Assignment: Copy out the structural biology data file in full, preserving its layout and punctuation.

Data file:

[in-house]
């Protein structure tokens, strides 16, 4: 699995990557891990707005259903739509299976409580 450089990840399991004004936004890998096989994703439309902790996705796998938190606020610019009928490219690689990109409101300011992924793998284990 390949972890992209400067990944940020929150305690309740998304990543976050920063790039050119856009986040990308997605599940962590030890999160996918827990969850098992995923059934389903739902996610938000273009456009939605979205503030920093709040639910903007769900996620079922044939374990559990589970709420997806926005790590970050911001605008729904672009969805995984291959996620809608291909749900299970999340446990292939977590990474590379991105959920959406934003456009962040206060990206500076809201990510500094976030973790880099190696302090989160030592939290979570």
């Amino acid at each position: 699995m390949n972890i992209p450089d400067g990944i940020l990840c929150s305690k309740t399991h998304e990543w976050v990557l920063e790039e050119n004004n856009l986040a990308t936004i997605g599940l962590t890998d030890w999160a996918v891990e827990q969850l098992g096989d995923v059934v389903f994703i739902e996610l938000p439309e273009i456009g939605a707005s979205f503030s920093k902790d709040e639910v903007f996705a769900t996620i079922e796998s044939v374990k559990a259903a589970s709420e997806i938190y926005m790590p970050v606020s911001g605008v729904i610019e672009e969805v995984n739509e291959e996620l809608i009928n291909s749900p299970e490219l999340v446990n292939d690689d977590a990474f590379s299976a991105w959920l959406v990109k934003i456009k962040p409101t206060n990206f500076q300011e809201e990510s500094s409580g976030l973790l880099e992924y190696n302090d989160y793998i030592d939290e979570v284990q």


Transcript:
[in-house]
């Protein structure tokens, strides 16, 4: 699995990557891990707005259903739509299976409580 450089990840399991004004936004890998096989994703439309902790996705796998938190606020610019009928490219690689990109409101300011992924793998284990 390949972890992209400067990944940020929150305690309740998304990543976050920063790039050119856009986040990308997605599940962590030890999160996918827990969850098992995923059934389903739902996610938000273009456009939605979205503030920093709040639910903007769900996620079922044939374990559990589970709420997806926005790590970050911001605008729904672009969805995984291959996620809608291909749900299970999340446990292939977590990474590379991105959920959406934003456009962040206060990206500076809201990510500094976030973790880099190696302090989160030592939290979570």
């Amino acid at each position: 699995m390949n972890i992209p450089d400067g990944i940020l990840c929150s305690k309740t399991h998304e990543w976050v990557l920063e790039e050119n004004n856009l986040a990308t936004i997605g599940l962590t890998d030890w999160a996918v891990e827990q969850l098992g096989d995923v059934v389903f994703i739902e996610l938000p439309e273009i456009g939605a707005s979205f503030s920093k902790d709040e639910v903007f996705a769900t996620i079922e796998s044939v374990k559990a259903a589970s709420e997806i938190y926005m790590p970050v606020s911001g605008v729904i610019e672009e969805v995984n739509e291959e996620l809608i009928n291909s749900p299970e490219l999340v446990n292939d690689d977590a990474f590379s299976a991105w959920l959406v990109k934003i456009k962040p409101t206060n990206f500076q300011e809201e990510s500094s409580g976030l973790l880099e992924y190696n302090d989160y793998i030592d939290e979570v284990q």